In memoriam: Melvin Simpson
Melvin Simpson, founder of the biochemistry department at Stony Brook University and a member of the American Society for Biochemistry and Molecular Biology since 1955, died January 31, 2022, the society learned recently. He was 100 years old.
Simpson was born July 15, 1921. He earned his Ph.D. in 1949 from the University of California at Berkeley for studies of protein biosynthesis in the laboratory of Harold Tarver and began his independent career as a professor at Yale before moving to Dartmouth where he was an American Cancer Society Professor.
In 1967, Simpson joined the faculty of Stony Brook University to start a section in biochemistry within the biology department. Two years later, biochemistry became a separate department with Simpson as the founding chair. He worked to recruit faculty as well as establish a positive inspiring environment. “He always had a smile on his face … he wanted everyone to be happy,” Norm Arnheim recalled in a Stony Brook memorial article.
Protein synthesis was the focus of Simpson’s early scientific career; he pioneered a method to track synthesis using radioactive methionine. Later, his interests expanded to include DNA, in particular mitochondrial DNA synthesis and metabolism. His studies included work on a mitochondrial topoisomerase and mitochondrial DNA evolution. He also studied the mechanism of nucleoside analog AZT, which was being tested as an AIDS antiviral at the time.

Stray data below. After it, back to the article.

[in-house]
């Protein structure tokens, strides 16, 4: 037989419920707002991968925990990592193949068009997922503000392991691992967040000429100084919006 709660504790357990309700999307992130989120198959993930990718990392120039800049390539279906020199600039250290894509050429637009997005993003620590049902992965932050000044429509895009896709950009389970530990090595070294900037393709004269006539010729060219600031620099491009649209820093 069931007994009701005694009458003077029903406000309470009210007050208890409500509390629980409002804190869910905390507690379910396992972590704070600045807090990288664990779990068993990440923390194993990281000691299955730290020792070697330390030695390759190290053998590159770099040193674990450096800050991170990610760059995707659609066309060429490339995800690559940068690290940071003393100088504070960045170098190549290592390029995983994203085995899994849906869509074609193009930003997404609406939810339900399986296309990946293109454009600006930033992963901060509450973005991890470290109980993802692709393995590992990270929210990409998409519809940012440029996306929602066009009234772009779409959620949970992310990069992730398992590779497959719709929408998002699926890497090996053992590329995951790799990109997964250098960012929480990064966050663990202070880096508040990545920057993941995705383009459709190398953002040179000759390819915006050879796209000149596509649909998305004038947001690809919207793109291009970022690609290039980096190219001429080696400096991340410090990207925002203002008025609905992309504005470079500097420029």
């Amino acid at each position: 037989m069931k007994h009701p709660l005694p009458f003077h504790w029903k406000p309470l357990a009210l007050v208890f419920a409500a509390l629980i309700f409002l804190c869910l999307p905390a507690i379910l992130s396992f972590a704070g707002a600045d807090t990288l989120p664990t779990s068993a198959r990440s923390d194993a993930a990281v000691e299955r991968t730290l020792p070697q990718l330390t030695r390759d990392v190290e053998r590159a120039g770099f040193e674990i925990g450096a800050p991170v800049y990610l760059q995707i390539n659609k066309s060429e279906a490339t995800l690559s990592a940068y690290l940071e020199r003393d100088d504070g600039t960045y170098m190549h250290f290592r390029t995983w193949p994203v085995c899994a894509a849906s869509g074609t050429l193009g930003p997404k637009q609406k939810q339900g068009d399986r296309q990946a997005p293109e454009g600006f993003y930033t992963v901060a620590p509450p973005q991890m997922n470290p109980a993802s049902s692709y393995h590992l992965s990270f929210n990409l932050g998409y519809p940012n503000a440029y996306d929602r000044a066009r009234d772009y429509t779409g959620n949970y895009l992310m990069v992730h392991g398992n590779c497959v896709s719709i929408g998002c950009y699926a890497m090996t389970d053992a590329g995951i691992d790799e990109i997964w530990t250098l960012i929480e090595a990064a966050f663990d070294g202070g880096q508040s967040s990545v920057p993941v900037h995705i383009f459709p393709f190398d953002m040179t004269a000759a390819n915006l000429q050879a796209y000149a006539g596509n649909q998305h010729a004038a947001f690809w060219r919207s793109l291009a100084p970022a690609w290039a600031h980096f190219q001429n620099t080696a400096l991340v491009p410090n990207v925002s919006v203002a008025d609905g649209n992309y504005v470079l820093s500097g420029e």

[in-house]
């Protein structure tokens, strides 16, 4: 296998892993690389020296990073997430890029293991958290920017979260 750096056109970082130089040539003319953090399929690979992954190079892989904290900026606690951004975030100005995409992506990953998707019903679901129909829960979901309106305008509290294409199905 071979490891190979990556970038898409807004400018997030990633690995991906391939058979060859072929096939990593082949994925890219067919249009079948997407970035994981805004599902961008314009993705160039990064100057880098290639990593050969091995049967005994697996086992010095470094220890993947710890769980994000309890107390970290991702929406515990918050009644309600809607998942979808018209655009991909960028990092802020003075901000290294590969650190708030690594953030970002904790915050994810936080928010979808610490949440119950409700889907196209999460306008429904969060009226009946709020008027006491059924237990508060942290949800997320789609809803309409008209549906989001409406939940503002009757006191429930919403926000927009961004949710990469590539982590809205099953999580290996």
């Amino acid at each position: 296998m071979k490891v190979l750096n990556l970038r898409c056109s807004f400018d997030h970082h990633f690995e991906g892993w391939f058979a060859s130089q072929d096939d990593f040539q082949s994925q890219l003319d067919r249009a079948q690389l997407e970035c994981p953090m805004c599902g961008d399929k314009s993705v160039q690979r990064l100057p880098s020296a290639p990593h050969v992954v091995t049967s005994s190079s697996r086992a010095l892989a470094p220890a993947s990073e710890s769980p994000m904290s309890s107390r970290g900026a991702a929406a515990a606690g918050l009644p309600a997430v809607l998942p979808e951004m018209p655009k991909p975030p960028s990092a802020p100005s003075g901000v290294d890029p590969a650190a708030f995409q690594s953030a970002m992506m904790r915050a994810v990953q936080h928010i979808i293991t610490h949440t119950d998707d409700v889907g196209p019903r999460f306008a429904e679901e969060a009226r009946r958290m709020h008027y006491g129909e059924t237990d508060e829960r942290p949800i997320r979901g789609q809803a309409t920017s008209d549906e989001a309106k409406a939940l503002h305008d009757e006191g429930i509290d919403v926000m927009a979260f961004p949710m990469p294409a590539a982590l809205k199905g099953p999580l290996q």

Simpson served in the US Navy during World War II. He maintained a love of boats and sailing his whole life, often sharing stories of places he visited. His wide-ranging interests beyond scientific research included archeology, a subject in which he took classes at Stony Brook while a professor.
Simpson’s colleagues and former students remember him as someone who treated everyone with respect and kindness; they write that he was a good mentor who asked critical questions while also supporting his mentees and colleagues with a helping hand both within and outside of the lab.
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